Ask Jurgen Klopp the same question every year, and he will invariably give you the same answer: the most important part of any campaign is pre-season.
It is an opportunity for the manager and his staff to work closely with the squad on and off the training pitch, with their yearly trips to secluded training camps considered the most beneficial part.
Players are put through a rigorous fitness programme before balls are even introduced, while Klopp oversees double and often triple sessions to prepare for the season ahead.
More frequently now, it is a time for new ideas to be implemented, with Liverpool embracing pioneering techniques and calling upon guest speakers from different walks of life.
Last summer, adventurer Ben Fogle spent time at the club’s base in Evian, while ahead of the title-winning season of 2019/20, professional surfer Sebastian Steudtner took the squad through underwater breathing exercises.
Two more visitors to Evian ahead of the current season were Dr Niklas Hausler and Patrick Hantschke, of neuroscientific training group neuro11.
Hausler and Hantschke, long-time friends and business partners, founded neuro11 in 2019, with funding from both the EU and the German government, alongside Fabian Steinberg, a doctor of neuroscience and sports science.
Their relationship with Klopp was first struck around the time the company was launched, with the Liverpool manager seeking new opportunities when it came to set-pieces.
After meetings with Klopp and his assistant Pepijn Lijnders, their association was put on hold due to the pandemic, but with restrictions easing earlier this year, they were finally able to work in close contact with the squad.
The process, which Hausler told The Athletic is “the next frontier in athletic performance,” involves attaching electrodes to a player’s head while a pack is strapped to their waist, to collect data during sessions.
Trent Alexander-Arnold, Mohamed Salah, James Milner and Harvey Elliott all joined Hausler and Hantschke for sessions in Evian, with the pair monitoring their approach to free-kicks and penalties, before producing individual programmes for each player.
“One of our ideas, for example, was to improve the delivery in our set-pieces,” Lijnders told the club’s official website during pre-season.
“Direct free-kicks, wide free-kicks, penalties and corners.”
Lijnders added: “Jurgen and I really believe in these two guys and their concept… With Patrick and Niklas, we give a completely new impulse to accuracy training. Will it pay off? I’m hopeful it will.”
So far, it certainly seems to be.
Liverpool currently top the Premier League for goals from free-kicks and corners, with eight, which is only four fewer than in the entirety of the previous campaign (12) and nine fewer than the season before that (17).
As it stands, the Reds are averaging a goal every other game from a set-piece situation, with their current rate indicating they will end the season with 19.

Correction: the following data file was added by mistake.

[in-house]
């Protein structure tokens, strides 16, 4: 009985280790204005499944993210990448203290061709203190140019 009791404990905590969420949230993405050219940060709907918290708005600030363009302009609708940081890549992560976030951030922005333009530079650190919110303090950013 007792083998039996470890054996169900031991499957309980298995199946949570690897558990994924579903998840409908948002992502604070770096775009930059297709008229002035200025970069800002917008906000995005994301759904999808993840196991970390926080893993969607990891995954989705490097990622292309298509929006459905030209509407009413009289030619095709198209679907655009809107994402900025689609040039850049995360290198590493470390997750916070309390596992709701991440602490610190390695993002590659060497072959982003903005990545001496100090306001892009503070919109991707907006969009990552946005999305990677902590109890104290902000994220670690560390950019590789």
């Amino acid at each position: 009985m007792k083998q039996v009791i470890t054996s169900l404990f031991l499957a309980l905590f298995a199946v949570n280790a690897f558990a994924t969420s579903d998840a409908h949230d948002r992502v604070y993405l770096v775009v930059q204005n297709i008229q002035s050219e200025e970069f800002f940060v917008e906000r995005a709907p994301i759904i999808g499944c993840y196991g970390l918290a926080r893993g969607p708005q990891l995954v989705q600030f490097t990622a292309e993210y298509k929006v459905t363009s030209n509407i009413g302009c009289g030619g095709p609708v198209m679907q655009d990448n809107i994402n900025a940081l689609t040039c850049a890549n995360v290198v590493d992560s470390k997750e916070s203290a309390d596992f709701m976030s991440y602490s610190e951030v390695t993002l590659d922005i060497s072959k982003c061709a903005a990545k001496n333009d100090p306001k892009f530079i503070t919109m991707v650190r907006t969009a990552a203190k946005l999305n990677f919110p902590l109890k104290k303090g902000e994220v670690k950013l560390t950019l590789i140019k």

While there is no guarantee that average will be maintained, the end result for neuro11 is an almost robotic consistency in a player’s mental approach to free-kicks, corners and penalties.
It is Alexander-Arnold who will likely benefit the most, and this is not the first time the 23-year-old has opened up to sports science in order to improve his game.
The right-back has worked alongside sports vision expert Dr. Daniel Laby as part of his connection with Red Bull, which included use of a VR headset to develop his decision-making and accuracy with target tracking.
There will have been pride, then, when Alexander-Arnold stepped up to bend a free-kick into the top corner and level the scores at 1-1 during November’s 3-2 defeat at West Ham.
Watching on, Hausler relished the fruits of his labour in Evian, taking to Twitter after the game to reflect on “the moments when goals and dreams come true”:
— Dr. Niklas Häusler (@neuroniklas) November 7, 2021
It is not only in direct free-kicks and goals from corners, though, with Liverpool’s work with neuro11 also aimed at improving their success rate from the penalty spot.
There was a misfortune, of course, in that Salah’s penalty against AC Milan, saved by Mike Maignan, was the first spot-kick he had failed to convert for Liverpool in four years.
There are other factors involved, though, and neuro11 can maintain that the No. 11 did not miss the target, rather the goalkeeper dived the right way.
And his decisive penalty in the recent 1-0 victory over Aston Villa at Anfield showcased the clear benefits of Salah’s work alongside Hausler and Hantschke.
While an arrogant Emi Martinez continually pointed to his right, indicating where he was going to dive in an attempt to get in the taker’s head and tempt him to shoot in that direction, Salah ignored his efforts and fired it into the opposite corner.
Martinez had managed to put Bruno Fernandes off his spot-kick in Villa’s 1-0 win over Man United in September – calling for Cristiano Ronaldo to take it instead, prompting the playmaker to hammer over the bar – but Salah rose above his mind games.
That is a testament to not only Salah’s mentality, which cannot be undersold, but also the merits of those sessions with neuro11, ignoring the noise and, with a deep breath, producing the moment that mattered.
Unlike Alexander-Arnold’s free-kick at the London Stadium, it was the difference between a point and three, and this shows Klopp’s focus on marginal gains paying off.
It was the end result of those breathing techniques courtesy of Steudtner and the improvements in accuracy found in the work of Hausler and Hantschke, married to the unbridled quality of Salah himself.
That is what Klopp and his staff will have been looking for when they employed the services of neuro11, and it vindicates their decision to bring them into the fold at Liverpool.